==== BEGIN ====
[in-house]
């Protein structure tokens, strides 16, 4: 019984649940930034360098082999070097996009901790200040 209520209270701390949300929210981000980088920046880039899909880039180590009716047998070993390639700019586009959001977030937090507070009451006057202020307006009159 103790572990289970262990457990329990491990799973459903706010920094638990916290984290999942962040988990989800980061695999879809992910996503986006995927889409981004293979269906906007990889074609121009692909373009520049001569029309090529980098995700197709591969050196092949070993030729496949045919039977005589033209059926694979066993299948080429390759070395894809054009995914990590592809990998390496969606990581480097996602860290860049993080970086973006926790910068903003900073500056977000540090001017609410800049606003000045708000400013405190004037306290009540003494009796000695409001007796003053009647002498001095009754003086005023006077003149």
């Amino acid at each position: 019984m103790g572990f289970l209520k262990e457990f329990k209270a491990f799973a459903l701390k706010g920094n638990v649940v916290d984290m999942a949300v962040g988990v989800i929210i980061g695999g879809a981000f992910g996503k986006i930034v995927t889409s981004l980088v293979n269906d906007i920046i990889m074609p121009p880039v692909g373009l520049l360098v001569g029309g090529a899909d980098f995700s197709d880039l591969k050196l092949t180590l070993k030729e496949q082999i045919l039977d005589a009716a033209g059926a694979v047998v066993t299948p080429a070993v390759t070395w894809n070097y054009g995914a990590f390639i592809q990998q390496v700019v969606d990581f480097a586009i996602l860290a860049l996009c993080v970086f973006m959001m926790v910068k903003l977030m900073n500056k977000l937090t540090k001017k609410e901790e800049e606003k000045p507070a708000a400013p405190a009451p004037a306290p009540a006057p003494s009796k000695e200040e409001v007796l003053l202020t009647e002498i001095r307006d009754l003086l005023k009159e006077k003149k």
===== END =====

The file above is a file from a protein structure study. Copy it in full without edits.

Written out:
[in-house]
């Protein structure tokens, strides 16, 4: 019984649940930034360098082999070097996009901790200040 209520209270701390949300929210981000980088920046880039899909880039180590009716047998070993390639700019586009959001977030937090507070009451006057202020307006009159 103790572990289970262990457990329990491990799973459903706010920094638990916290984290999942962040988990989800980061695999879809992910996503986006995927889409981004293979269906906007990889074609121009692909373009520049001569029309090529980098995700197709591969050196092949070993030729496949045919039977005589033209059926694979066993299948080429390759070395894809054009995914990590592809990998390496969606990581480097996602860290860049993080970086973006926790910068903003900073500056977000540090001017609410800049606003000045708000400013405190004037306290009540003494009796000695409001007796003053009647002498001095009754003086005023006077003149």
């Amino acid at each position: 019984m103790g572990f289970l209520k262990e457990f329990k209270a491990f799973a459903l701390k706010g920094n638990v649940v916290d984290m999942a949300v962040g988990v989800i929210i980061g695999g879809a981000f992910g996503k986006i930034v995927t889409s981004l980088v293979n269906d906007i920046i990889m074609p121009p880039v692909g373009l520049l360098v001569g029309g090529a899909d980098f995700s197709d880039l591969k050196l092949t180590l070993k030729e496949q082999i045919l039977d005589a009716a033209g059926a694979v047998v066993t299948p080429a070993v390759t070395w894809n070097y054009g995914a990590f390639i592809q990998q390496v700019v969606d990581f480097a586009i996602l860290a860049l996009c993080v970086f973006m959001m926790v910068k903003l977030m900073n500056k977000l937090t540090k001017k609410e901790e800049e606003k000045p507070a708000a400013p405190a009451p004037a306290p009540a006057p003494s009796k000695e200040e409001v007796l003053l202020t009647e002498i001095r307006d009754l003086l005023k009159e006077k003149k």